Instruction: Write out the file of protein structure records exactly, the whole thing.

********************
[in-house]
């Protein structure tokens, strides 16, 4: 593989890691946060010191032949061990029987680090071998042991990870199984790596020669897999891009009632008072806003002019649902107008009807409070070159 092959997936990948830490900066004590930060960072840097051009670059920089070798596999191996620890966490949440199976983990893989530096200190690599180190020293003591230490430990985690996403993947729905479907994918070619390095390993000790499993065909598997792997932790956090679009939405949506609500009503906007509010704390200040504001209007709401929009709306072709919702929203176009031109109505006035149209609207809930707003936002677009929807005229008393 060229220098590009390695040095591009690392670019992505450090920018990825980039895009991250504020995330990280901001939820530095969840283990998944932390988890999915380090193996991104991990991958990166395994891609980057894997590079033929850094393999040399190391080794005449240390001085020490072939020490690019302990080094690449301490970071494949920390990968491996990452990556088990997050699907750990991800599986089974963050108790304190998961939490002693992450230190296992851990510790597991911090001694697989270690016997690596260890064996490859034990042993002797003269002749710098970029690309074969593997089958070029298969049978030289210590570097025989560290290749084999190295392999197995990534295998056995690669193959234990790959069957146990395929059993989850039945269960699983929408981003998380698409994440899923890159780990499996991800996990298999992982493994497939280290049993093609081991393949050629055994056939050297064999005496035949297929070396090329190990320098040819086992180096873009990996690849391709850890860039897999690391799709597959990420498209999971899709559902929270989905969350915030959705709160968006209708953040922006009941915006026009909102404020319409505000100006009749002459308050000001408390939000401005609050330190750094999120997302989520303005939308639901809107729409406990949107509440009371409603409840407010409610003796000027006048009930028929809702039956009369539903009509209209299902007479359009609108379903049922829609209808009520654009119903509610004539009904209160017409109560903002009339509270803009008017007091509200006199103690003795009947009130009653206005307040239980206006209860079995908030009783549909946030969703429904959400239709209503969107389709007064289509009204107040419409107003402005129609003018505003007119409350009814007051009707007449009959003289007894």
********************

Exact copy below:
[in-house]
């Protein structure tokens, strides 16, 4: 593989890691946060010191032949061990029987680090071998042991990870199984790596020669897999891009009632008072806003002019649902107008009807409070070159 092959997936990948830490900066004590930060960072840097051009670059920089070798596999191996620890966490949440199976983990893989530096200190690599180190020293003591230490430990985690996403993947729905479907994918070619390095390993000790499993065909598997792997932790956090679009939405949506609500009503906007509010704390200040504001209007709401929009709306072709919702929203176009031109109505006035149209609207809930707003936002677009929807005229008393 060229220098590009390695040095591009690392670019992505450090920018990825980039895009991250504020995330990280901001939820530095969840283990998944932390988890999915380090193996991104991990991958990166395994891609980057894997590079033929850094393999040399190391080794005449240390001085020490072939020490690019302990080094690449301490970071494949920390990968491996990452990556088990997050699907750990991800599986089974963050108790304190998961939490002693992450230190296992851990510790597991911090001694697989270690016997690596260890064996490859034990042993002797003269002749710098970029690309074969593997089958070029298969049978030289210590570097025989560290290749084999190295392999197995990534295998056995690669193959234990790959069957146990395929059993989850039945269960699983929408981003998380698409994440899923890159780990499996991800996990298999992982493994497939280290049993093609081991393949050629055994056939050297064999005496035949297929070396090329190990320098040819086992180096873009990996690849391709850890860039897999690391799709597959990420498209999971899709559902929270989905969350915030959705709160968006209708953040922006009941915006026009909102404020319409505000100006009749002459308050000001408390939000401005609050330190750094999120997302989520303005939308639901809107729409406990949107509440009371409603409840407010409610003796000027006048009930028929809702039956009369539903009509209209299902007479359009609108379903049922829609209808009520654009119903509610004539009904209160017409109560903002009339509270803009008017007091509200006199103690003795009947009130009653206005307040239980206006209860079995908030009783549909946030969703429904959400239709209503969107389709007064289509009204107040419409107003402005129609003018505003007119409350009814007051009707007449009959003289007894």